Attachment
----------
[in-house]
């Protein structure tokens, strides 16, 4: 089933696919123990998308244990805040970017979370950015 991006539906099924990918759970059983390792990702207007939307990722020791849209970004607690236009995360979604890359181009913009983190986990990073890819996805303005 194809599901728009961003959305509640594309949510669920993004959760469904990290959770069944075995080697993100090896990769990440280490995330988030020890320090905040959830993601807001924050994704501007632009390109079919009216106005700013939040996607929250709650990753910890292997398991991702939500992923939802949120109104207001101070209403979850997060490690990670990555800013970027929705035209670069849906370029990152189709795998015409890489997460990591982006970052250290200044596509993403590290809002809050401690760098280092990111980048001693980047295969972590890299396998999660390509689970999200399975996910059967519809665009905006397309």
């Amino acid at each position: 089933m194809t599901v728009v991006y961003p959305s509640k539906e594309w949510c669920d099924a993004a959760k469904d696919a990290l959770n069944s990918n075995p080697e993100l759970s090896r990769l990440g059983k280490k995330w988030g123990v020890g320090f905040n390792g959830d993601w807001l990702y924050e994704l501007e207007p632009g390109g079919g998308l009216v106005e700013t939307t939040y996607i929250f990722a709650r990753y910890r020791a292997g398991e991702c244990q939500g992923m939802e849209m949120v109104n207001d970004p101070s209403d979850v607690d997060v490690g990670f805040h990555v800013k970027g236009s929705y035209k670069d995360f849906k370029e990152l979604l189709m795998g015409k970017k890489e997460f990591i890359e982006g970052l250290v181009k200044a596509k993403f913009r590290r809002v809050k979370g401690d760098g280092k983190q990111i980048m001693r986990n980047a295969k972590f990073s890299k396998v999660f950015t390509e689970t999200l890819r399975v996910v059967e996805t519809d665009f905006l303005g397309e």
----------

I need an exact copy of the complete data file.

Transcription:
[in-house]
């Protein structure tokens, strides 16, 4: 089933696919123990998308244990805040970017979370950015 991006539906099924990918759970059983390792990702207007939307990722020791849209970004607690236009995360979604890359181009913009983190986990990073890819996805303005 194809599901728009961003959305509640594309949510669920993004959760469904990290959770069944075995080697993100090896990769990440280490995330988030020890320090905040959830993601807001924050994704501007632009390109079919009216106005700013939040996607929250709650990753910890292997398991991702939500992923939802949120109104207001101070209403979850997060490690990670990555800013970027929705035209670069849906370029990152189709795998015409890489997460990591982006970052250290200044596509993403590290809002809050401690760098280092990111980048001693980047295969972590890299396998999660390509689970999200399975996910059967519809665009905006397309």
């Amino acid at each position: 089933m194809t599901v728009v991006y961003p959305s509640k539906e594309w949510c669920d099924a993004a959760k469904d696919a990290l959770n069944s990918n075995p080697e993100l759970s090896r990769l990440g059983k280490k995330w988030g123990v020890g320090f905040n390792g959830d993601w807001l990702y924050e994704l501007e207007p632009g390109g079919g998308l009216v106005e700013t939307t939040y996607i929250f990722a709650r990753y910890r020791a292997g398991e991702c244990q939500g992923m939802e849209m949120v109104n207001d970004p101070s209403d979850v607690d997060v490690g990670f805040h990555v800013k970027g236009s929705y035209k670069d995360f849906k370029e990152l979604l189709m795998g015409k970017k890489e997460f990591i890359e982006g970052l250290v181009k200044a596509k993403f913009r590290r809002v809050k979370g401690d760098g280092k983190q990111i980048m001693r986990n980047a295969k972590f990073s890299k396998v999660f950015t390509e689970t999200l890819r399975v996910v059967e996805t519809d665009f905006l303005g397309e």